We had estimated that on the basis of a ten-week lockdown but it looks like the revenue-generating activities of clubs will be locked down for a bit more than ten weeks. So even though golf will come back on the 18th of May, the revenue-generating elements of it will be a bit later. For example, visitor income, society fees, bar and restaurant revenue, that is all a while away.

It’s not unique to golf but it is very pronounced in golf in that the lockdown came at the worst possible time because it was the start of the playing season and the time of year when clubs begin to generate revenue through societies, members subscriptions and the like. So all of that stopped.

Golf visitors from abroad generate green fee income of well over €20m for golf clubs so the prudent approach is to assume that that is not going to happen this year. If we are being realistic, the prospect of international golf happening this year is very remote. We are looking at an overall decline in green fee revenue of about €30m alone and golf tourism has a huge multiplier effect on the tourism sector as well. All of that is effectively gone too.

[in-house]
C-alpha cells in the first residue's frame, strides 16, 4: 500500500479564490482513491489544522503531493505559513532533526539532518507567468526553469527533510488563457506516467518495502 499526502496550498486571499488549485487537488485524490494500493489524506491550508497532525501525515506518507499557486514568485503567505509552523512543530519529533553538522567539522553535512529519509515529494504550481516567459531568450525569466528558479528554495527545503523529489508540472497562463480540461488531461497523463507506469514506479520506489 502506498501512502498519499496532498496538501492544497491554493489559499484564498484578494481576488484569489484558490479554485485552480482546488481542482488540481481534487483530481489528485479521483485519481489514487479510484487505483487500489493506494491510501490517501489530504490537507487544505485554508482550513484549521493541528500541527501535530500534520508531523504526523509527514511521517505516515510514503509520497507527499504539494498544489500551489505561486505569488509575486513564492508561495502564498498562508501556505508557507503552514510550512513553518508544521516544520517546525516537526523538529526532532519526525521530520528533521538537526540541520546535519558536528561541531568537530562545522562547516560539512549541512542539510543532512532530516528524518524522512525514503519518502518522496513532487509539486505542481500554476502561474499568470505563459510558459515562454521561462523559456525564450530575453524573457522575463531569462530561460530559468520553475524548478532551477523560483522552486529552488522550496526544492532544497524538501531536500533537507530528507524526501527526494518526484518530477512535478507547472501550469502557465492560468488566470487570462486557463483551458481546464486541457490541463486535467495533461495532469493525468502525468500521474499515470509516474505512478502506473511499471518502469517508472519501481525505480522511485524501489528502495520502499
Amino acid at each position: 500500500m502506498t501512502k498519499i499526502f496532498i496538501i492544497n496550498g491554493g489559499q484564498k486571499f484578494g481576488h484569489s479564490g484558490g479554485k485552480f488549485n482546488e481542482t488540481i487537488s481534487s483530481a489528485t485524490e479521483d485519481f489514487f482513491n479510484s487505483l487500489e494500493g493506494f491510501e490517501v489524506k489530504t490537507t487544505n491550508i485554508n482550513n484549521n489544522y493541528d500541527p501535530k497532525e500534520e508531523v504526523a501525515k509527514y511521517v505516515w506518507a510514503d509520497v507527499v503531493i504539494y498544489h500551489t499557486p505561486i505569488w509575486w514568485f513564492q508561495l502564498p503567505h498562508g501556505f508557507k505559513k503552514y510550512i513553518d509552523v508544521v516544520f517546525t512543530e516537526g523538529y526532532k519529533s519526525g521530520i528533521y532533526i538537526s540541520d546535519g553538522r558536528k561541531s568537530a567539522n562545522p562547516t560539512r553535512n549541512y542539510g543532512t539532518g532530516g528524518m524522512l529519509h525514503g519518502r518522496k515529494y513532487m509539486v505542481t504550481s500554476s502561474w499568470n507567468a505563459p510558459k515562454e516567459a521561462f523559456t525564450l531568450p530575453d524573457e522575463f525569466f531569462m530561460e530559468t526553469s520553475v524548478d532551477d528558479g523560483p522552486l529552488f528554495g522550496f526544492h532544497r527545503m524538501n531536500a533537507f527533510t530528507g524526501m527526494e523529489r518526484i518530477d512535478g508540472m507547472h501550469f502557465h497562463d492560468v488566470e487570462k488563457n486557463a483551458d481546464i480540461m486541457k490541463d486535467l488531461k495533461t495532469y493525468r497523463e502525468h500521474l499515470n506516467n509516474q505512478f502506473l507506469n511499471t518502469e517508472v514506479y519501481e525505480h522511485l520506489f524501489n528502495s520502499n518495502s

How have Government supports and direction helped in the crisis?

The government has kept in very close touch with the sporting bodies. Minister Brendan Griffin and his department, and Sport Ireland, have liaised weekly, if not more frequently, in assessing the impact and supporting us. Public funding for sport though Sport Ireland has continued, that hasn’t been cut back. That’s all very welcome. I know when the time is right the Minister and Sport Ireland will make a submission to government to rebuild sport when this is all over and we would hope golf will be part of that. We very much welcome the roadmap published last week, not just with what it means for golf but for other sports that can start on an incremental basis. It’s a recognition of the mental health benefits of sport and we are very fortunate in golf to be among the first to come back.

How would you rate morale among your members?